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On my mid-term exam tonight, I had a problem which went something like this:

Which algebraic structure is $(M,*)$, where $M= \left \{ \begin{bmatrix} 1 & 0\\ 0 & 1 \end{bmatrix} \right., \begin{bmatrix} 0 & 1\\ -1 &0 \end{bmatrix},\begin{bmatrix} -1 & 0\\ 0 & -1 \end{bmatrix},\begin{bmatrix} 0 &-1 \\ 1 & 0 \end{bmatrix}\left. \right \} $ and * is matrix multiplication.

There must be some smart way of doing it, but I couldn't figure it out. In the end I made a table with all elements of M and relationship between them and then just read structure's properties. To me this just feels like excessive application of brute force.

When I was trying to prove that operation is closed, I tried with something like $x=\begin{bmatrix} a & b\\ c & d \end{bmatrix}, y= \begin{bmatrix} p & q\\ s& t \end{bmatrix}$ and multiply that and then prove that result is part of the set, but I run out of ideas on how to prove that result is part of the set.

I had basically same problem for inverse element and commutativity too.

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For example, the product of the second and third matrix is the fourth matrix and the first matrix is identity. To prove closure under matrix multiplication, you just need to show that multiplying any two matrices in the set you get another one in the set. Also, remember to get the inverse of a 2x2 matrix, just swap diagonal entries, negate non-diagonal entries and divide each by the determinant. – Timothy Wagner Nov 28 '10 at 0:40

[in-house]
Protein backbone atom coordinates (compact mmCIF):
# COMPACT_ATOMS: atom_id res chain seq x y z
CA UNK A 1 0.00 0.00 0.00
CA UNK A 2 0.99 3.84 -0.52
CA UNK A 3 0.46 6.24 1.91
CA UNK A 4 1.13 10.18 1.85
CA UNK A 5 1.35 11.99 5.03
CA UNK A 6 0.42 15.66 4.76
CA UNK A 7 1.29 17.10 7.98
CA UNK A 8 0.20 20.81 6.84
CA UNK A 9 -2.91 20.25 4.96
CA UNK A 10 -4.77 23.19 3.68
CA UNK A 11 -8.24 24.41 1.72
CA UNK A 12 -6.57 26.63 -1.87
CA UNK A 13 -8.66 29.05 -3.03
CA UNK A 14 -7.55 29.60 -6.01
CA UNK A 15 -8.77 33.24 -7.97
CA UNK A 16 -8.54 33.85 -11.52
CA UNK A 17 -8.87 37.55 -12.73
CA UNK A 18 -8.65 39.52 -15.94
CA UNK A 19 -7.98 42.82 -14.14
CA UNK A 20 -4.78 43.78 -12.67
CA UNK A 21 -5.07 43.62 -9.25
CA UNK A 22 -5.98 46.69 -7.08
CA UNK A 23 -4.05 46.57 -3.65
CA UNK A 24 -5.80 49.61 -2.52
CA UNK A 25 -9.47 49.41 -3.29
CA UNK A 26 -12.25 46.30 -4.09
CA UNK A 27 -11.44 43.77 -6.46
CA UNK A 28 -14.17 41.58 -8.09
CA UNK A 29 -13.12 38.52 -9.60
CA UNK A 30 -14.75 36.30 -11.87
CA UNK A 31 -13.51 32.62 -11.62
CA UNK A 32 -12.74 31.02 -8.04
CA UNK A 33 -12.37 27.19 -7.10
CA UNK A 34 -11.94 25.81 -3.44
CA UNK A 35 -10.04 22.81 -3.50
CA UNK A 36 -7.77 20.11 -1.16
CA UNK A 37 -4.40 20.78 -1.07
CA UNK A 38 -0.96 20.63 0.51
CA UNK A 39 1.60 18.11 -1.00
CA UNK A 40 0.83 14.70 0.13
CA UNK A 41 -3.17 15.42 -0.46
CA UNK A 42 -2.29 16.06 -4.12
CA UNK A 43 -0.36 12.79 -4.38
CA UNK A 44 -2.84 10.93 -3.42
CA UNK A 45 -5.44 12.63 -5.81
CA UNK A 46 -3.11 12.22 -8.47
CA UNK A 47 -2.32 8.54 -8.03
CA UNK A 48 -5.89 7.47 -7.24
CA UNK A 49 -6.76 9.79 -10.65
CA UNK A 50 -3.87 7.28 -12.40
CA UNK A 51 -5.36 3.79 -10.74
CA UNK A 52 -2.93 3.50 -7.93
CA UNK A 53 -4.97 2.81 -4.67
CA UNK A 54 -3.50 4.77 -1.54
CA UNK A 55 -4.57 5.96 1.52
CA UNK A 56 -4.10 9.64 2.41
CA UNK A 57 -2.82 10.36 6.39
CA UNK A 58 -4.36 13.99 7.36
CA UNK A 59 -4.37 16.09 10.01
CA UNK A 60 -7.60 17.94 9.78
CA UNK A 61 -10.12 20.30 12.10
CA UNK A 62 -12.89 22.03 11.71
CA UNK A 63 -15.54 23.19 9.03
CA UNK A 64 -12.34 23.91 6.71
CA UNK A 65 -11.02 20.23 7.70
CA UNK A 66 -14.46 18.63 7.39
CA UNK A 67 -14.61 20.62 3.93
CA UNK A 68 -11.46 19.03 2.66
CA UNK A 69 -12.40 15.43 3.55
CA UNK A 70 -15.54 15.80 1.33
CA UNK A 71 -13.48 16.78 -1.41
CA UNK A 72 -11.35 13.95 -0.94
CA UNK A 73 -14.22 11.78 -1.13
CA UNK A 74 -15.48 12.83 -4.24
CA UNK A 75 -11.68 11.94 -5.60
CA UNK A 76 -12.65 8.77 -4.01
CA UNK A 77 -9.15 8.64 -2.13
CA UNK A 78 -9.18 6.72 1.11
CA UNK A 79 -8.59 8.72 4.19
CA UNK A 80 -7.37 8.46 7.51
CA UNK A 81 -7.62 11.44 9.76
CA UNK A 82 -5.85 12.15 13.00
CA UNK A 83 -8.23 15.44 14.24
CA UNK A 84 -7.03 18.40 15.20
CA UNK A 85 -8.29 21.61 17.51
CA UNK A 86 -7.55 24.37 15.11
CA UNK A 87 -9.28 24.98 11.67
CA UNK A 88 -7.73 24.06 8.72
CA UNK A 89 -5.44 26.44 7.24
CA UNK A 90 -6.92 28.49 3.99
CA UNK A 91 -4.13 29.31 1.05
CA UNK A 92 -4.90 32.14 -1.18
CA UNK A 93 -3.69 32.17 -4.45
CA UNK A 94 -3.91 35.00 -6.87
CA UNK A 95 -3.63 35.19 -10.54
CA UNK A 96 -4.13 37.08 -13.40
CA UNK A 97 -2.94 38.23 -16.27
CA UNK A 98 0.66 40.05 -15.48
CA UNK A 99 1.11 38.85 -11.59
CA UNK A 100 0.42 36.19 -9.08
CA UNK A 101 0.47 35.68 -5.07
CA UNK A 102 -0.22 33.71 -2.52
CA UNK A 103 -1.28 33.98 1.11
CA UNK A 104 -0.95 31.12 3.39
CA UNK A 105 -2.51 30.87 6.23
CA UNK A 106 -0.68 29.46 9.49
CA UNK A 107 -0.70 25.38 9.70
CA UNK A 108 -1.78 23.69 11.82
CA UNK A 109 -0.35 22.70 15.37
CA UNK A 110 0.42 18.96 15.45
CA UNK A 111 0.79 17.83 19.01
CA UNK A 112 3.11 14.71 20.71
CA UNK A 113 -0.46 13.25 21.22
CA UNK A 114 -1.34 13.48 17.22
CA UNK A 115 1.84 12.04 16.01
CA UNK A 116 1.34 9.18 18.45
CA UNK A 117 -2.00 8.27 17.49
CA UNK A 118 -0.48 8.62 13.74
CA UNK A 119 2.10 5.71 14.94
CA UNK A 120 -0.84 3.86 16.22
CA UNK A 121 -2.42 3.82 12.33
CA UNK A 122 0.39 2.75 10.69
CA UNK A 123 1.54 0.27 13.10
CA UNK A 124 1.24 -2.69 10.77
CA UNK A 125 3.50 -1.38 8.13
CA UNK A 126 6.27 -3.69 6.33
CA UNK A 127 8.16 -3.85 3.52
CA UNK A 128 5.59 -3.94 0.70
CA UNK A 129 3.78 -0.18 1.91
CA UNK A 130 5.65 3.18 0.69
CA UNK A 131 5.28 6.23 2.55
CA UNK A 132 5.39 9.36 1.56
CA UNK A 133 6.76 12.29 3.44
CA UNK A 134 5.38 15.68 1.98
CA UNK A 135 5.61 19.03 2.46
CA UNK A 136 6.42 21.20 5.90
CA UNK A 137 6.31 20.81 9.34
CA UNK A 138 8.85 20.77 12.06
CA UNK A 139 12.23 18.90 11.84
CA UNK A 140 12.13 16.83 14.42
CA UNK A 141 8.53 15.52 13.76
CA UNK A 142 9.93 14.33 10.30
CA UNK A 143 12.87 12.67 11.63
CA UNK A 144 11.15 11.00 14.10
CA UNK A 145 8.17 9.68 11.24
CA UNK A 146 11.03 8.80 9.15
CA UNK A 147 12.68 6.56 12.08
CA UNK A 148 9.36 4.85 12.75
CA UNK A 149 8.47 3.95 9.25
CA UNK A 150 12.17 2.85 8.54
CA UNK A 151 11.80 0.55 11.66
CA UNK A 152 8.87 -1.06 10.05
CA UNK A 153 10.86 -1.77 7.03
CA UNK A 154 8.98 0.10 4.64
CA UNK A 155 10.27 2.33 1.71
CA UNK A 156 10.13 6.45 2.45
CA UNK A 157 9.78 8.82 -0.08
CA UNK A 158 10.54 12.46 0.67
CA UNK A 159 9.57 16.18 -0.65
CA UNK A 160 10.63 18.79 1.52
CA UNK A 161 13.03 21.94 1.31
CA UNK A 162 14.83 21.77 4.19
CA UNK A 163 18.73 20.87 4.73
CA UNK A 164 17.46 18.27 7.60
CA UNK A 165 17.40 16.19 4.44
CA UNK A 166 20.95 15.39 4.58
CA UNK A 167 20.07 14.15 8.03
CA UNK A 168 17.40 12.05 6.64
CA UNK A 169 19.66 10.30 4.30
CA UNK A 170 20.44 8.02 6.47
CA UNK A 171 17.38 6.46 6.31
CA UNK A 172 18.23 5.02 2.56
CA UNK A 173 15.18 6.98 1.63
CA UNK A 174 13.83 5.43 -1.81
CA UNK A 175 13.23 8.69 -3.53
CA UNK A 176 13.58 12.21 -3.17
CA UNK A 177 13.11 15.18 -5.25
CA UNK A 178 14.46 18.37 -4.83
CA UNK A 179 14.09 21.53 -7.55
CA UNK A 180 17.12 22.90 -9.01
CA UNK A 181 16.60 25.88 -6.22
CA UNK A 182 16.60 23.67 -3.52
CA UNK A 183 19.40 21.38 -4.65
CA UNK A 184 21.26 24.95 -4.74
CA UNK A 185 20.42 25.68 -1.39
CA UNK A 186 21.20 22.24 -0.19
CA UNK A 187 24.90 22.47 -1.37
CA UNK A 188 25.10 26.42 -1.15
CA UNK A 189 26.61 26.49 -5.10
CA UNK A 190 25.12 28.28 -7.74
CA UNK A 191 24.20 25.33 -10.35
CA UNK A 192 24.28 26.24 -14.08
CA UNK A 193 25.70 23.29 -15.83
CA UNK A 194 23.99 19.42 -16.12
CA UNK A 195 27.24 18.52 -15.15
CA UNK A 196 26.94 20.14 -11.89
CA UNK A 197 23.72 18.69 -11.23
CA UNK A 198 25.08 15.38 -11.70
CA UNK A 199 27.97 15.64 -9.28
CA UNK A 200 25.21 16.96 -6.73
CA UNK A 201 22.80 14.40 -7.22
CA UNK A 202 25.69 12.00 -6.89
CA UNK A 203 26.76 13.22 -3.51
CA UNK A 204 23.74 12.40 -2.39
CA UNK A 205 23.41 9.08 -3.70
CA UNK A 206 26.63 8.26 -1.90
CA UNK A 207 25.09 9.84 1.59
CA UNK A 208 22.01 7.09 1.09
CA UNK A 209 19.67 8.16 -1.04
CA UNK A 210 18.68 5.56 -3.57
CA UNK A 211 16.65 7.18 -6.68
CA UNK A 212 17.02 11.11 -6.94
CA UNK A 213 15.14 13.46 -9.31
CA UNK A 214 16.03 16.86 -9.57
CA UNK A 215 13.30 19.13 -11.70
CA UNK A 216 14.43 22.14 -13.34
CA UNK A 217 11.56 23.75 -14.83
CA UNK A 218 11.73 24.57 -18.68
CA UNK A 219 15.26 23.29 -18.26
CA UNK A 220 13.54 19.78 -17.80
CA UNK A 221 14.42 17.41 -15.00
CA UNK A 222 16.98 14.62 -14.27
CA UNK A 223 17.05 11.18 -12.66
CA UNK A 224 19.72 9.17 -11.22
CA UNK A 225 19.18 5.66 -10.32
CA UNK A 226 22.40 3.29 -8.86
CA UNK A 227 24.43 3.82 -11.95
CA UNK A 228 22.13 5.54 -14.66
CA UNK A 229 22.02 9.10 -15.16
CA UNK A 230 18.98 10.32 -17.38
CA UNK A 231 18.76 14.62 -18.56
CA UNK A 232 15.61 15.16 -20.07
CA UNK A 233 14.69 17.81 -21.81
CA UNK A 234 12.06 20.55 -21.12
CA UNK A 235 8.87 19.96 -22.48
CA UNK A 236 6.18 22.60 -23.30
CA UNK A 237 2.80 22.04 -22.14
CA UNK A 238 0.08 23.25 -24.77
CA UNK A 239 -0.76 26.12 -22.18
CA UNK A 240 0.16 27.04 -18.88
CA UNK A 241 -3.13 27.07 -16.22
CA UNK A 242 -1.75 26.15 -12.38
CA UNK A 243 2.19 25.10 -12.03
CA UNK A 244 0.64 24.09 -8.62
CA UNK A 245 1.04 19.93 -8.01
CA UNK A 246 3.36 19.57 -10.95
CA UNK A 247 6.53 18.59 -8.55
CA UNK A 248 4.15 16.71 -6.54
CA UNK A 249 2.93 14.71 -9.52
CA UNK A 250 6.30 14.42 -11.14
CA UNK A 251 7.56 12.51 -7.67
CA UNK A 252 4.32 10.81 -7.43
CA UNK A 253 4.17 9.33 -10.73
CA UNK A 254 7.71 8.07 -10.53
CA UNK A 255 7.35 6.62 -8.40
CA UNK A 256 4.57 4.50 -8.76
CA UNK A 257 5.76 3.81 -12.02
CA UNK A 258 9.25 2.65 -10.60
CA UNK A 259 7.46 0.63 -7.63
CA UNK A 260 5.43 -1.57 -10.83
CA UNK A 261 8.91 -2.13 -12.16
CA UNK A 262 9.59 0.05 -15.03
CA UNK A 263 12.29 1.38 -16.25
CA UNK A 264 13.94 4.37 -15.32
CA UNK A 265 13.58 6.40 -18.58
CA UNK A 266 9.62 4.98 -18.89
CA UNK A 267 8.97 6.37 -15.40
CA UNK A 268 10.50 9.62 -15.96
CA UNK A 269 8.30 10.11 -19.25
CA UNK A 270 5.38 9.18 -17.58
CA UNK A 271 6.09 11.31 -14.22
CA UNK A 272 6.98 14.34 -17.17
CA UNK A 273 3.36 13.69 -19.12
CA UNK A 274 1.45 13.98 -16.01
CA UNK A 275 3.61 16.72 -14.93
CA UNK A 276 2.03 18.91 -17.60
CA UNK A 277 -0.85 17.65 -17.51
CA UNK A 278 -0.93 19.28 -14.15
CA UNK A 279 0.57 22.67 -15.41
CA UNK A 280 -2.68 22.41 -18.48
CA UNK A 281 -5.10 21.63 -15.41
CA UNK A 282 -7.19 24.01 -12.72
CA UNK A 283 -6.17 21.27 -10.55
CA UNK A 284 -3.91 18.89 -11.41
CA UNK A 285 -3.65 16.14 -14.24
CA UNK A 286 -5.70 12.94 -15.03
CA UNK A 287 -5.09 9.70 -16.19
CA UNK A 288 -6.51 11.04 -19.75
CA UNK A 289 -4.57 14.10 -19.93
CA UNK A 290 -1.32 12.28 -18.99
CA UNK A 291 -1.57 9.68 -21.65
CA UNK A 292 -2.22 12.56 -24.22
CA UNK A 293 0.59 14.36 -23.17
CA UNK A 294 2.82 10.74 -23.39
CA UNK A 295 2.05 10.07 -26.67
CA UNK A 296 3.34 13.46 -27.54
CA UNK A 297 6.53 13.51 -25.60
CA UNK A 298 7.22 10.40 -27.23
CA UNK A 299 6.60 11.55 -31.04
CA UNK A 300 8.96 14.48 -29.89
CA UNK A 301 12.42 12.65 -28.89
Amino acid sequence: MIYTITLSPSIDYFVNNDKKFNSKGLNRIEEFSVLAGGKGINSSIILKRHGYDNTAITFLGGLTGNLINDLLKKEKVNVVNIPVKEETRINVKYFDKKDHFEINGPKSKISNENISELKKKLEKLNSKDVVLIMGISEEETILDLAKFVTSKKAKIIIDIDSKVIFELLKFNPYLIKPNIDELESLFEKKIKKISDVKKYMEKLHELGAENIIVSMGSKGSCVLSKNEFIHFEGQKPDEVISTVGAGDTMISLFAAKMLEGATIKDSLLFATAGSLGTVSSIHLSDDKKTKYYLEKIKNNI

@Timothy Wagner Yeah, I got that. But it boils down to what I did. Multiply every matrix by every matrix and prove that they are all in the set. The identity and negated identity matrix matrix made it a bit easier. – AndrejaKo Nov 28 '10 at 0:44
@AndrejaKo: OK. Also, observe that second and fourth matrices are inverses of each other and first and third matrices are self-inverses. That should simplify your calculations a bit. You can either do this kind of elementwise computation or alternately establish an isomorphism to a well known algebraic structure. – Timothy Wagner Nov 28 '10 at 0:48
@Timothy Wagner I did figure out that too and it did make calculations simpler. How would I start on the isomorphism part. – AndrejaKo Nov 28 '10 at 0:51
Every matrix corresponds to a linear map. What maps of the plane do the 4 matrices you have represent? – Max Nov 28 '10 at 0:55

Max has got the right idea in the comments. If you look at what these matrices do to points in the plane the answer should be clear.

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Another option is to take one of the matrices and apply it several times. Say you take the second matrix and apply it to $(x,y)$. Magically, you will immediately recognize the other matrices (in order), so you've got a cyclic group of order $4$.

As Max and Qiaochu have commented, there's a geometric interpretation (think what geometric transformation keeps the origin and has order $4$).

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What do you mean by "apply"? – AndrejaKo Nov 28 '10 at 1:48
He means multiply the vector by the matrix. – Qiaochu Yuan Nov 28 '10 at 2:19

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